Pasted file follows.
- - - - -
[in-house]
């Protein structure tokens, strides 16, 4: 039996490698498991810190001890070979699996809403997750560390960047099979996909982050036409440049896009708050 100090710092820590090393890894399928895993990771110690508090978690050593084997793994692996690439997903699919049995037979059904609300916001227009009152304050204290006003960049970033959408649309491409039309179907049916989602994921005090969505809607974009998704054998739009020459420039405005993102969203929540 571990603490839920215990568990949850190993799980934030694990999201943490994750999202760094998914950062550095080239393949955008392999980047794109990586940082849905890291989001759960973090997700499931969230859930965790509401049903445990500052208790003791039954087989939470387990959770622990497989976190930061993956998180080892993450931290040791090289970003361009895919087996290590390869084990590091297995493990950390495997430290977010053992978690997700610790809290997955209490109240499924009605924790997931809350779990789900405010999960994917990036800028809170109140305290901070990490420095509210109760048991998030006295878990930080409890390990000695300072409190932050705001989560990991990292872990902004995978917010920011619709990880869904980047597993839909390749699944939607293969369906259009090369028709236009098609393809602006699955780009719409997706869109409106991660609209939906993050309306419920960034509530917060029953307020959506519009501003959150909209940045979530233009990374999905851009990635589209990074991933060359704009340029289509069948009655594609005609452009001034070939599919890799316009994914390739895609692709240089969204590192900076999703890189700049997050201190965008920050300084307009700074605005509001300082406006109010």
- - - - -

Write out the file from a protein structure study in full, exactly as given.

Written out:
[in-house]
């Protein structure tokens, strides 16, 4: 039996490698498991810190001890070979699996809403997750560390960047099979996909982050036409440049896009708050 100090710092820590090393890894399928895993990771110690508090978690050593084997793994692996690439997903699919049995037979059904609300916001227009009152304050204290006003960049970033959408649309491409039309179907049916989602994921005090969505809607974009998704054998739009020459420039405005993102969203929540 571990603490839920215990568990949850190993799980934030694990999201943490994750999202760094998914950062550095080239393949955008392999980047794109990586940082849905890291989001759960973090997700499931969230859930965790509401049903445990500052208790003791039954087989939470387990959770622990497989976190930061993956998180080892993450931290040791090289970003361009895919087996290590390869084990590091297995493990950390495997430290977010053992978690997700610790809290997955209490109240499924009605924790997931809350779990789900405010999960994917990036800028809170109140305290901070990490420095509210109760048991998030006295878990930080409890390990000695300072409190932050705001989560990991990292872990902004995978917010920011619709990880869904980047597993839909390749699944939607293969369906259009090369028709236009098609393809602006699955780009719409997706869109409106991660609209939906993050309306419920960034509530917060029953307020959506519009501003959150909209940045979530233009990374999905851009990635589209990074991933060359704009340029289509069948009655594609005609452009001034070939599919890799316009994914390739895609692709240089969204590192900076999703890189700049997050201190965008920050300084307009700074605005509001300082406006109010």